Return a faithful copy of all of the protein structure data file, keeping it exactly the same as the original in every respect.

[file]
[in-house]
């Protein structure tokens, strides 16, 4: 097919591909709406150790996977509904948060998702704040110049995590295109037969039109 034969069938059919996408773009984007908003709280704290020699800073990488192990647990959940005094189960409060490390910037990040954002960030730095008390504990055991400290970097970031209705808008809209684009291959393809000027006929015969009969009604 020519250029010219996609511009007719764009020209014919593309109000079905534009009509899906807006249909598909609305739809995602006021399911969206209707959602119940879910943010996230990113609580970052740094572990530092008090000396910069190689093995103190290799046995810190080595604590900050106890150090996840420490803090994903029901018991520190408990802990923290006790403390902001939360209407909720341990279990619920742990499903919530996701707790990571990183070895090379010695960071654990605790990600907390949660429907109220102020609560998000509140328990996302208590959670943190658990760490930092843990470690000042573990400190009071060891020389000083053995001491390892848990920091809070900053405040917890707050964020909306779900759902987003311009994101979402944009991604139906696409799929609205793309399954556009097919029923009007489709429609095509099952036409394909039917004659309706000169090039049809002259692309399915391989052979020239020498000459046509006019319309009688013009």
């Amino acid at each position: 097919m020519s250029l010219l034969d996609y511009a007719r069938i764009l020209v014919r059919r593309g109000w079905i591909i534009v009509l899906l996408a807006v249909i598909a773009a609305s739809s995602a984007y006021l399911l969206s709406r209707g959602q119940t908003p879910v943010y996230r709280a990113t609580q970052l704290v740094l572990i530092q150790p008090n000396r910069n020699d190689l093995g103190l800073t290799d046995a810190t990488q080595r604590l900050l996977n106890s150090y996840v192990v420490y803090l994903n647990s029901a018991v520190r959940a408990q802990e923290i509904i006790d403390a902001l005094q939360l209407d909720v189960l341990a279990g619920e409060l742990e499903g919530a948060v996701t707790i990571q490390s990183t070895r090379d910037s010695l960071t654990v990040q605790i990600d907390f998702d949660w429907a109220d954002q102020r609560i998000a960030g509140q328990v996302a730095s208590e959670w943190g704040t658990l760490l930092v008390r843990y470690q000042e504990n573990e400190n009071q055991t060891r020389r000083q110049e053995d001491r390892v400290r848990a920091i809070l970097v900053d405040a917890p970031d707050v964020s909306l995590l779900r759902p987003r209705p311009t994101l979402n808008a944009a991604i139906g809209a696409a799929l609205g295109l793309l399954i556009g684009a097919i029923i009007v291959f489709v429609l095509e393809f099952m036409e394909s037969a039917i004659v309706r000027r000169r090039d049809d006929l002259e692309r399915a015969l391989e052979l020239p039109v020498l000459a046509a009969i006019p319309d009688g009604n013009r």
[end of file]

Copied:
[in-house]
């Protein structure tokens, strides 16, 4: 097919591909709406150790996977509904948060998702704040110049995590295109037969039109 034969069938059919996408773009984007908003709280704290020699800073990488192990647990959940005094189960409060490390910037990040954002960030730095008390504990055991400290970097970031209705808008809209684009291959393809000027006929015969009969009604 020519250029010219996609511009007719764009020209014919593309109000079905534009009509899906807006249909598909609305739809995602006021399911969206209707959602119940879910943010996230990113609580970052740094572990530092008090000396910069190689093995103190290799046995810190080595604590900050106890150090996840420490803090994903029901018991520190408990802990923290006790403390902001939360209407909720341990279990619920742990499903919530996701707790990571990183070895090379010695960071654990605790990600907390949660429907109220102020609560998000509140328990996302208590959670943190658990760490930092843990470690000042573990400190009071060891020389000083053995001491390892848990920091809070900053405040917890707050964020909306779900759902987003311009994101979402944009991604139906696409799929609205793309399954556009097919029923009007489709429609095509099952036409394909039917004659309706000169090039049809002259692309399915391989052979020239020498000459046509006019319309009688013009």
């Amino acid at each position: 097919m020519s250029l010219l034969d996609y511009a007719r069938i764009l020209v014919r059919r593309g109000w079905i591909i534009v009509l899906l996408a807006v249909i598909a773009a609305s739809s995602a984007y006021l399911l969206s709406r209707g959602q119940t908003p879910v943010y996230r709280a990113t609580q970052l704290v740094l572990i530092q150790p008090n000396r910069n020699d190689l093995g103190l800073t290799d046995a810190t990488q080595r604590l900050l996977n106890s150090y996840v192990v420490y803090l994903n647990s029901a018991v520190r959940a408990q802990e923290i509904i006790d403390a902001l005094q939360l209407d909720v189960l341990a279990g619920e409060l742990e499903g919530a948060v996701t707790i990571q490390s990183t070895r090379d910037s010695l960071t654990v990040q605790i990600d907390f998702d949660w429907a109220d954002q102020r609560i998000a960030g509140q328990v996302a730095s208590e959670w943190g704040t658990l760490l930092v008390r843990y470690q000042e504990n573990e400190n009071q055991t060891r020389r000083q110049e053995d001491r390892v400290r848990a920091i809070l970097v900053d405040a917890p970031d707050v964020s909306l995590l779900r759902p987003r209705p311009t994101l979402n808008a944009a991604i139906g809209a696409a799929l609205g295109l793309l399954i556009g684009a097919i029923i009007v291959f489709v429609l095509e393809f099952m036409e394909s037969a039917i004659v309706r000027r000169r090039d049809d006929l002259e692309r399915a015969l391989e052979l020239p039109v020498l000459a046509a009969i006019p319309d009688g009604n013009r």